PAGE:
Determination of trading plan and terms of its assembly

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R-squared. The proportion of the variation in the data explained by the model.

Production Planning

Production planning can be defined as the technique of foreseeing every step in a long series of separate operations, each step to be taken at the right time and in the right place and each operation to be performed with maximum efficiency (Kumar, 2008).

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Elements of production planning and control

1.7 Definitions of production planning

Production planning incorporates a multiplicity of production elements, ranging from the everyday activities of staff to the ability to realize accurate delivery times for the customer. With an effective production planning operation at its nucleus, any form of manufacturing process has the capability to exploit its full potential. Let us see what famous management gurus have to say about the function of planning and production planning in particular:

Planning is deciding the best alternative among others to perform different managerial operations in order to achieve the predetermined goals

Planning is the determination in advance of line of action by which certain results are to be obtained

Planning is an intellectual process, the conscious determination of the course of action, the basing the decisions on purpose, facts and considered estimates

Planning is found amentally in a mental pre-disposition to do things in orderly way, to think before acting and to act in light of facts rather than of guesses.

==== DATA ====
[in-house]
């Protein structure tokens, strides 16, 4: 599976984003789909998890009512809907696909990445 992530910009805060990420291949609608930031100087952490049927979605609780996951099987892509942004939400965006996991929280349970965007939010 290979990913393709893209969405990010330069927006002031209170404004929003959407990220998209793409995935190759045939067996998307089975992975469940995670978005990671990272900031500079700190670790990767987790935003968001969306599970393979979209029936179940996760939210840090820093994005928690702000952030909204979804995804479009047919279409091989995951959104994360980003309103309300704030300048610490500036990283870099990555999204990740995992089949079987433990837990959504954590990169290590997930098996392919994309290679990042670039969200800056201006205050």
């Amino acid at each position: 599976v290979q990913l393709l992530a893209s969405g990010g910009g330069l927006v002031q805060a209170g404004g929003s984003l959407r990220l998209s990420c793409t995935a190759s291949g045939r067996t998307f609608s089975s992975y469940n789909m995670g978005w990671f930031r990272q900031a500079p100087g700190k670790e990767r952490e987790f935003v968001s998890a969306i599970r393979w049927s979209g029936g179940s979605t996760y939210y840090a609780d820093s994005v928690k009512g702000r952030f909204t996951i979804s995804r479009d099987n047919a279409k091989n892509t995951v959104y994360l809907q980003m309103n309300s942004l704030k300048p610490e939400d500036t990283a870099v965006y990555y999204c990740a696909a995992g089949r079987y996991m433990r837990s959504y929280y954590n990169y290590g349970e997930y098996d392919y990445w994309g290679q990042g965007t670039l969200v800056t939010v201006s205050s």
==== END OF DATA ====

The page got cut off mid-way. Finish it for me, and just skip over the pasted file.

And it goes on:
Planning is the continuous process of making present entrepreneurial decisions systematically and with best possible knowledge of their futurity by organizing systematically the efforts needed to carry out these decisions and measuring the results of these decisions against the expectation through organized and systematic feed-back.

Planning is the process of selecting and relating of facts in the visualization and formation of proposed activities believed to be necessary to achieve the desired results

Production planning is the planning of production and manufacturing processes in a company or industry. It utilizes the resource allocation of activities of employees, materials and production capacity, in order to serve different customers.

Production Planning is the administrative process that takes place within a manufacturing business and which involves making sure that sufficient raw materials, staff and other necessary items are procured and ready to create finished products according to the schedule specified.

Clothing production management

7.3 Production planning

Production planning is linked with sales planning, following product planning by type, quantity, and schedules over a planned period. Production planning can take into account days, weeks, or the whole season, see Fig. 7.2 . This type of production planning depends on an accurate and properly balanced production plan, determining what will be produced, the amount to be produced, and the time needed to produce it.